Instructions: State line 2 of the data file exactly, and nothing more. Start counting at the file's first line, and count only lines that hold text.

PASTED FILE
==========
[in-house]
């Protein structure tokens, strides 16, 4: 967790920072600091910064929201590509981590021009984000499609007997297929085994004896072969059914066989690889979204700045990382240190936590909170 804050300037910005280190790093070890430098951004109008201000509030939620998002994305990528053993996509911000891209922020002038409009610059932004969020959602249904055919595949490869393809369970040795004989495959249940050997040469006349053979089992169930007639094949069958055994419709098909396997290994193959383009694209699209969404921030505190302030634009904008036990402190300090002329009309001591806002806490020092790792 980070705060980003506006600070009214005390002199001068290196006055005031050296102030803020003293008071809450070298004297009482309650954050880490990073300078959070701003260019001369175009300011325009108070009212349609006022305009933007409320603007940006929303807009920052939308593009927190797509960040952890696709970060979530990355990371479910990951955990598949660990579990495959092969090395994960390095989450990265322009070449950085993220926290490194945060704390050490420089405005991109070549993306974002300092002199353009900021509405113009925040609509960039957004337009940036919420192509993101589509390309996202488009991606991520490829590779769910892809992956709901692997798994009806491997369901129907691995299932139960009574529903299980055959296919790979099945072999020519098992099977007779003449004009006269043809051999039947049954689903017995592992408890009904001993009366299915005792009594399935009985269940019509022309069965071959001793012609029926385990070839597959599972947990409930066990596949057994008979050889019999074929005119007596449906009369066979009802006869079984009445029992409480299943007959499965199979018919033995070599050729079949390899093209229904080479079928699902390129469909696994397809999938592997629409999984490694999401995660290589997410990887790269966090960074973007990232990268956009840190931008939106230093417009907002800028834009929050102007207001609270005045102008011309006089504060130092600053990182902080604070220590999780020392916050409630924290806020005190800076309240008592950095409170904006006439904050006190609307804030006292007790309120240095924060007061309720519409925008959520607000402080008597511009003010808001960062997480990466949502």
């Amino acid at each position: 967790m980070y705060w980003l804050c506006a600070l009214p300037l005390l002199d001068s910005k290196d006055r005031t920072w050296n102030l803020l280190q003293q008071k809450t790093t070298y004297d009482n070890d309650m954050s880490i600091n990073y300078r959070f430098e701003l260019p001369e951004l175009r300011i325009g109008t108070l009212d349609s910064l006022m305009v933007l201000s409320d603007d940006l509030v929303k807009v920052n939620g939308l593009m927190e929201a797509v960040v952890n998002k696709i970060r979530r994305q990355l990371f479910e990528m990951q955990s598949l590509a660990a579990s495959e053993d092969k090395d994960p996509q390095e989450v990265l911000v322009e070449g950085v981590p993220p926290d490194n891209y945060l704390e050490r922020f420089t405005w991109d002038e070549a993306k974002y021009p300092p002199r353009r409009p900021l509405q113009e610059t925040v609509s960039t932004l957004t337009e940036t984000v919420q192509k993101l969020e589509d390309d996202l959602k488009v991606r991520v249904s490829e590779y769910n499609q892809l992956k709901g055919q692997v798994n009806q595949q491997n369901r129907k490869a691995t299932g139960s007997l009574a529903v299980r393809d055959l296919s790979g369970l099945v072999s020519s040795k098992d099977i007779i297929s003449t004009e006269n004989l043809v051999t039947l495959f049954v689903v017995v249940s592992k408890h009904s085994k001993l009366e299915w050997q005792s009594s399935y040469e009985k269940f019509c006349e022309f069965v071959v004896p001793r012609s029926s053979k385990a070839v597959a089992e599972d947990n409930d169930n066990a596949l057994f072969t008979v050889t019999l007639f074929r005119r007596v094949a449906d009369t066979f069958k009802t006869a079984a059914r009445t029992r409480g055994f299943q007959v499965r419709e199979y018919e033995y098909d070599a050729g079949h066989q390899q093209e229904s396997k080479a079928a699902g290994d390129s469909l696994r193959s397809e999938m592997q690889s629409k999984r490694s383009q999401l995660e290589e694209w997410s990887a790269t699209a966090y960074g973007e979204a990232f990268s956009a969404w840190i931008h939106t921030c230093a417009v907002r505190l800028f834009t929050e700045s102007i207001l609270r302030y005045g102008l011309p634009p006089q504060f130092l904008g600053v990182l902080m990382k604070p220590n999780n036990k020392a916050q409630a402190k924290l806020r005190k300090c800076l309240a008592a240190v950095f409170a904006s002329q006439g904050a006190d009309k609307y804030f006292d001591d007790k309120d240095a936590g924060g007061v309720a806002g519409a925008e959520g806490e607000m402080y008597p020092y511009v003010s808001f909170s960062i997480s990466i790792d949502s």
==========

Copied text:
């Protein structure tokens, strides 16, 4: 967790920072600091910064929201590509981590021009984000499609007997297929085994004896072969059914066989690889979204700045990382240190936590909170 804050300037910005280190790093070890430098951004109008201000509030939620998002994305990528053993996509911000891209922020002038409009610059932004969020959602249904055919595949490869393809369970040795004989495959249940050997040469006349053979089992169930007639094949069958055994419709098909396997290994193959383009694209699209969404921030505190302030634009904008036990402190300090002329009309001591806002806490020092790792 980070705060980003506006600070009214005390002199001068290196006055005031050296102030803020003293008071809450070298004297009482309650954050880490990073300078959070701003260019001369175009300011325009108070009212349609006022305009933007409320603007940006929303807009920052939308593009927190797509960040952890696709970060979530990355990371479910990951955990598949660990579990495959092969090395994960390095989450990265322009070449950085993220926290490194945060704390050490420089405005991109070549993306974002300092002199353009900021509405113009925040609509960039957004337009940036919420192509993101589509390309996202488009991606991520490829590779769910892809992956709901692997798994009806491997369901129907691995299932139960009574529903299980055959296919790979099945072999020519098992099977007779003449004009006269043809051999039947049954689903017995592992408890009904001993009366299915005792009594399935009985269940019509022309069965071959001793012609029926385990070839597959599972947990409930066990596949057994008979050889019999074929005119007596449906009369066979009802006869079984009445029992409480299943007959499965199979018919033995070599050729079949390899093209229904080479079928699902390129469909696994397809999938592997629409999984490694999401995660290589997410990887790269966090960074973007990232990268956009840190931008939106230093417009907002800028834009929050102007207001609270005045102008011309006089504060130092600053990182902080604070220590999780020392916050409630924290806020005190800076309240008592950095409170904006006439904050006190609307804030006292007790309120240095924060007061309720519409925008959520607000402080008597511009003010808001960062997480990466949502």